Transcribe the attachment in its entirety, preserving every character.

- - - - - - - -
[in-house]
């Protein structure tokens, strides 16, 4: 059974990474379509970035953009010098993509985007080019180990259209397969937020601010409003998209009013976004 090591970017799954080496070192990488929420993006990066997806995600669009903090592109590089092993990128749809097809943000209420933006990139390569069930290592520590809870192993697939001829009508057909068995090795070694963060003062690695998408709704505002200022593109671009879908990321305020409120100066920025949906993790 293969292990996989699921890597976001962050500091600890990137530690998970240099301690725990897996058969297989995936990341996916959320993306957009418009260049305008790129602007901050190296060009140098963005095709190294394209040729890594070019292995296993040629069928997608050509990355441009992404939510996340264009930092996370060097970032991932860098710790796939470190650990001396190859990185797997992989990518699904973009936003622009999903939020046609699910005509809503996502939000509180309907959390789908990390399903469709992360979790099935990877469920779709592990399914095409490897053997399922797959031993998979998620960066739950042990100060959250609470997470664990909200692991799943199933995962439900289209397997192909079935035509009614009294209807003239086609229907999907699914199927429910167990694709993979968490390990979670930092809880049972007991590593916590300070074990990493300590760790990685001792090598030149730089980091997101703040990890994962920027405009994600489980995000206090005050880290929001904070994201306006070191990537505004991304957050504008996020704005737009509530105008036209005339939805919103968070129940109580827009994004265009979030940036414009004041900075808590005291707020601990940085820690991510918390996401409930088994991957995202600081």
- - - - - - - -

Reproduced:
[in-house]
């Protein structure tokens, strides 16, 4: 059974990474379509970035953009010098993509985007080019180990259209397969937020601010409003998209009013976004 090591970017799954080496070192990488929420993006990066997806995600669009903090592109590089092993990128749809097809943000209420933006990139390569069930290592520590809870192993697939001829009508057909068995090795070694963060003062690695998408709704505002200022593109671009879908990321305020409120100066920025949906993790 293969292990996989699921890597976001962050500091600890990137530690998970240099301690725990897996058969297989995936990341996916959320993306957009418009260049305008790129602007901050190296060009140098963005095709190294394209040729890594070019292995296993040629069928997608050509990355441009992404939510996340264009930092996370060097970032991932860098710790796939470190650990001396190859990185797997992989990518699904973009936003622009999903939020046609699910005509809503996502939000509180309907959390789908990390399903469709992360979790099935990877469920779709592990399914095409490897053997399922797959031993998979998620960066739950042990100060959250609470997470664990909200692991799943199933995962439900289209397997192909079935035509009614009294209807003239086609229907999907699914199927429910167990694709993979968490390990979670930092809880049972007991590593916590300070074990990493300590760790990685001792090598030149730089980091997101703040990890994962920027405009994600489980995000206090005050880290929001904070994201306006070191990537505004991304957050504008996020704005737009509530105008036209005339939805919103968070129940109580827009994004265009979030940036414009004041900075808590005291707020601990940085820690991510918390996401409930088994991957995202600081």